The door of the shop jangled. Sure feet padded purposefully inside. Julia stood motionless in her narrow hideaway and waited for the footsteps to move past and come to a stop. When they did, she took a deep breath. She didn’t want to leave the shop feeling as she did. She waited for a few moments but her mind was still caught. Then with no decision, no conscious intent, she lifted her hand and pulled the poetry book from the shelf again.

Stevie Smith.

The page that opened before her this time was laced with short lines and pleasant words – poems about a cat’s tiny feet, an adventurous pet …. Julia let herself relax and think of uncomplicated times … innocence. Of contentment and simplicity. Her fingers hooked at the pages again and she turned a few, this time feeling the crispness of the fresh new paper. There was a refreshing purity about the sharp corners, the slightly textured weave as she ran her fingertips across the pale expanse peppered with black-inked words, flat and patterned like dark lace. For a few moments, she enjoyed the texture. The plainness of the feel of the pages, turning methodically beneath her hands. And when her eyes finally glanced down, she saw two words. And her fingers slid beneath the cover to let the page lie open in her cradling hands.

 “Away, Melancholy”.

Whatever the words that followed, it was that poem’s title that Julia suddenly resolved to carry with her.

She didn’t believe in fate and she had never relied on ‘signs’ to guide her through decisions but she knew that those words were for her.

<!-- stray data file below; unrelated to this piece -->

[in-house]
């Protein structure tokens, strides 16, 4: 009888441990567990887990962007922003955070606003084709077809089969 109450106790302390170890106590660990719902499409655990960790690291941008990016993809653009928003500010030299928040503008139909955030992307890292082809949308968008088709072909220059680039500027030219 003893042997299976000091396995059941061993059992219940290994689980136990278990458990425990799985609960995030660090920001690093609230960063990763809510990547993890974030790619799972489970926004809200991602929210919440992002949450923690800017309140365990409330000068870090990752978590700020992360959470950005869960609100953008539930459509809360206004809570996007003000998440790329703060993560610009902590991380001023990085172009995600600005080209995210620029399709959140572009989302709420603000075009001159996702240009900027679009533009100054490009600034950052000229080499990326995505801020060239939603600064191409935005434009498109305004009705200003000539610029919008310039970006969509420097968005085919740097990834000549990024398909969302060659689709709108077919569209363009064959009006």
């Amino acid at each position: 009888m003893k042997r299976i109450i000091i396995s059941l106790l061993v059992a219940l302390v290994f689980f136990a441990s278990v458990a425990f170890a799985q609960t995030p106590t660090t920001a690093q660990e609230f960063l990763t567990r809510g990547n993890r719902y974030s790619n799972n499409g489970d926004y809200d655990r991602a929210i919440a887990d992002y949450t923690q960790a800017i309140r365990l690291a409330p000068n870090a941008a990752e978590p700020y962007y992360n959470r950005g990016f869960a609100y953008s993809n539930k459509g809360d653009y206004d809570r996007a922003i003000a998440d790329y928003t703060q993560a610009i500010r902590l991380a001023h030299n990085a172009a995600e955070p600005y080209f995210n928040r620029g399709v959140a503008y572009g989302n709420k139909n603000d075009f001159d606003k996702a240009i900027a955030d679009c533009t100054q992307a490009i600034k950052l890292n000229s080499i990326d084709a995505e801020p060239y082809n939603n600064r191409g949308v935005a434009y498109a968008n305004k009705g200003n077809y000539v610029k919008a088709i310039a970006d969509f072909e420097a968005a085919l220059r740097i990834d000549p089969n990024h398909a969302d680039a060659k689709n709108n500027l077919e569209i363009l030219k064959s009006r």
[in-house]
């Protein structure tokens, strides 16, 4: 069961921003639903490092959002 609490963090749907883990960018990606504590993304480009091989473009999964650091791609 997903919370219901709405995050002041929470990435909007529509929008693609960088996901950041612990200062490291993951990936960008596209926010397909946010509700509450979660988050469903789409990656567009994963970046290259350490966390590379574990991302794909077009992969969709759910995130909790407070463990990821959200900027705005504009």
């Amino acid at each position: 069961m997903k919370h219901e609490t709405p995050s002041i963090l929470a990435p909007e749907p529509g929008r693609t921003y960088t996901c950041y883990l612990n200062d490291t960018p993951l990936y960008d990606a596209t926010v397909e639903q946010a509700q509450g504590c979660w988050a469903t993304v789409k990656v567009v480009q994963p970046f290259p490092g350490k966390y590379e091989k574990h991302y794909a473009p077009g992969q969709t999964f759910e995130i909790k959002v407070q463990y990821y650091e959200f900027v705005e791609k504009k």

“Away, Melancholy”.

There had been too much rumination and inaction. Too much pointless thought. Away with it. Too much self doubt. ‘Let it go.’

Julia closed the book and carried it to the counter where she paid for her purchase with the certainty of a customer who had found the one book that had led her to enter the shop.

“Ah, a lover of modern verse,” the man nodded as he slid the slim volume into a paper bag and rung the amount into the till. “It’s not long out, this one.” He smiled benevolently at Julia. “But I’m sure you know that – I can see you’re quite the follower of Miss Smith.” He raised his eyebrows. “Or perhaps it’s just that you’re about to be.”

Julia smiled vaguely and took her package, her mind still on the words she had read. … so far away is joy, so near … away, melancholy …

And as she walked out into the afternoon, she looked up at the sky and all its clouds and Julia decided that she had to finally do something. For herself. For Laika.

.

*  *  *